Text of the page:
'Tis the season to have a party. Sometimes a big party. And why not? It's a festive time of year and a perfect time to celebrate with a larger gathering of friends.
I've been to a few big parties lately which were...not fun at all.
These parties were given by people I know and like. There was plenty of good food and drink. They'd put some effort in getting the ambiance right, seemed happy to see me and everybody else there. What was the problem?
Simple: Giving a party is not simply putting out food and beverages and lighting some candles.
The larger the group, the more chances there will be people who don't know each other. There's nothing worse than wandering around a big party for more than a few minutes where you know nobody except the host -- who is nowhere to be found.
So to all hosts and hostesses -- an overlooked, simple secret for creating a great party:
Introduce people to one another and do it frequently.
Be near the entrance for at least the first hour, chatting with guests but mindful of new arrivals.
Make guests feel welcome the minute they arrive. Take their coat or show them where to set down their things.
Offer them something to drink and let them know where they'll find the food.
Try to avoid getting sidelined by deep conversations at the beginning of the party that make it tough to break away to greet new guests.
Find some common ground or say something simple about each person: mention what they do, where they're from, etc.
" Rita, this is my childhood friend, Catherine, visiting from Paris. She's a great chef and Rita had one of my favorite restaurants in L.A." " Michael, have you met Joan? You both are thinking about trips to Egypt..."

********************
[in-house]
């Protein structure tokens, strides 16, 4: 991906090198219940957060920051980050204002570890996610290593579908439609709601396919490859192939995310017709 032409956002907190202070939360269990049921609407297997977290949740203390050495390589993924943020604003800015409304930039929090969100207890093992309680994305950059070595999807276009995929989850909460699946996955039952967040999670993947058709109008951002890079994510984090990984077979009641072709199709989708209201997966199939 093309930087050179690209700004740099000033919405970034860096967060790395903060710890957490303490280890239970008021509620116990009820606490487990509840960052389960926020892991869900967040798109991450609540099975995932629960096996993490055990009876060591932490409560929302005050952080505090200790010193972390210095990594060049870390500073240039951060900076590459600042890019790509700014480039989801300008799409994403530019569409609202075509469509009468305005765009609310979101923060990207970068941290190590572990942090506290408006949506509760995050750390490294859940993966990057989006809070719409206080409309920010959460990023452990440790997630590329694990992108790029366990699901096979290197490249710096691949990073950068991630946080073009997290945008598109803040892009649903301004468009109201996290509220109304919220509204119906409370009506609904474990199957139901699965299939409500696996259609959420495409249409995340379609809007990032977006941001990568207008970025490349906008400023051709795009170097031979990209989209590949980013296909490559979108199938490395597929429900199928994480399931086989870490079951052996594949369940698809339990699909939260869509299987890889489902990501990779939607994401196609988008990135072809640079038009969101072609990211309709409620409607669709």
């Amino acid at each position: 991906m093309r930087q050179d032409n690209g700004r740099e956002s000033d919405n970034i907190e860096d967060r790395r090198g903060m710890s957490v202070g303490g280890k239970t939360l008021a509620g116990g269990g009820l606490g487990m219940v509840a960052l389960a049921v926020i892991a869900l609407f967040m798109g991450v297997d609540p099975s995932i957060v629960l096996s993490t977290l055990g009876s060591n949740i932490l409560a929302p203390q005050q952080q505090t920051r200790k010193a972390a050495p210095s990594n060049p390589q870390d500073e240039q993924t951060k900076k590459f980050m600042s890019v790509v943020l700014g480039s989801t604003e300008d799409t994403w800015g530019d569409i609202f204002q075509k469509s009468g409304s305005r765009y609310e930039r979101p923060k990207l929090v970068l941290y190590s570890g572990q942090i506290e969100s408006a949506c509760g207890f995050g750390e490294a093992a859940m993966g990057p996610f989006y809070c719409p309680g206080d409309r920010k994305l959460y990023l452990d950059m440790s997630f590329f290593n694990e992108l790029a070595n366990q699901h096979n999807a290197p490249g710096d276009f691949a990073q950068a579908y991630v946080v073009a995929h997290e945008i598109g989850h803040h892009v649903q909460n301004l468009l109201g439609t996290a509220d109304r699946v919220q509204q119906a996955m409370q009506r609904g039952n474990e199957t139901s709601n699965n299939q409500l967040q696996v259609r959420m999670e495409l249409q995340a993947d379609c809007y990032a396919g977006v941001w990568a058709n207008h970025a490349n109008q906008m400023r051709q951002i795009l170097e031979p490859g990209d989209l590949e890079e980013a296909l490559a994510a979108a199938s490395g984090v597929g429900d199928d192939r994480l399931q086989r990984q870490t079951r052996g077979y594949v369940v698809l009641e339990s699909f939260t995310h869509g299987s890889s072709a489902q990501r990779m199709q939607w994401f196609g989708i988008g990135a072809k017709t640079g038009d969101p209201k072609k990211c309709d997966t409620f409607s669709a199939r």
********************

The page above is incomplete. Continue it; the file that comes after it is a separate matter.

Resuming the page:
" Rita, this is my childhood friend, Catherine, visiting from Paris. She's a great chef and Rita had one of my favorite restaurants in L.A."
" Michael, have you met Joan? You both are thinking about trips to Egypt..."Intros are especially handy when you've invited people from different parts of your life.
No matter how smart and accomplished people are, it is often awkward to be in a group of unfamiliar faces. Instead of the lame "And how do you know ..." opener to someone new, a 10 second lead-in from the hostess is so much better. Just giving one or two details really helps make people relax and enjoy themselves.
If you're in the movie business and also invite "non-pros", make sure to step in and break up the closed clusters of shoptalk with " Hey you guys, meet Michelle. She just came back from Thailand and has some amazing stories..." to mix it up a bit.
Look around and check out your party. Did you forget to put out extra napkins or light candles?
Enlist two strangers to help you with that and they will probably find common ground in that quick task to get them talking.
Is there someone standing alone with prop food and drink in hand?
Intercede and drag them to anybody nearby and make them speak to each other with a simple topic -- Sports, Politics, whatever -- even an animated disagreement will at least engage people who might never have spoken to one another.
All this seems like a no brainer, right?
Yet most hosts forget this essential party step: Gracefully and briefly connect people. Your guests will be grateful and it will be a much more memorable and happy party for everyone.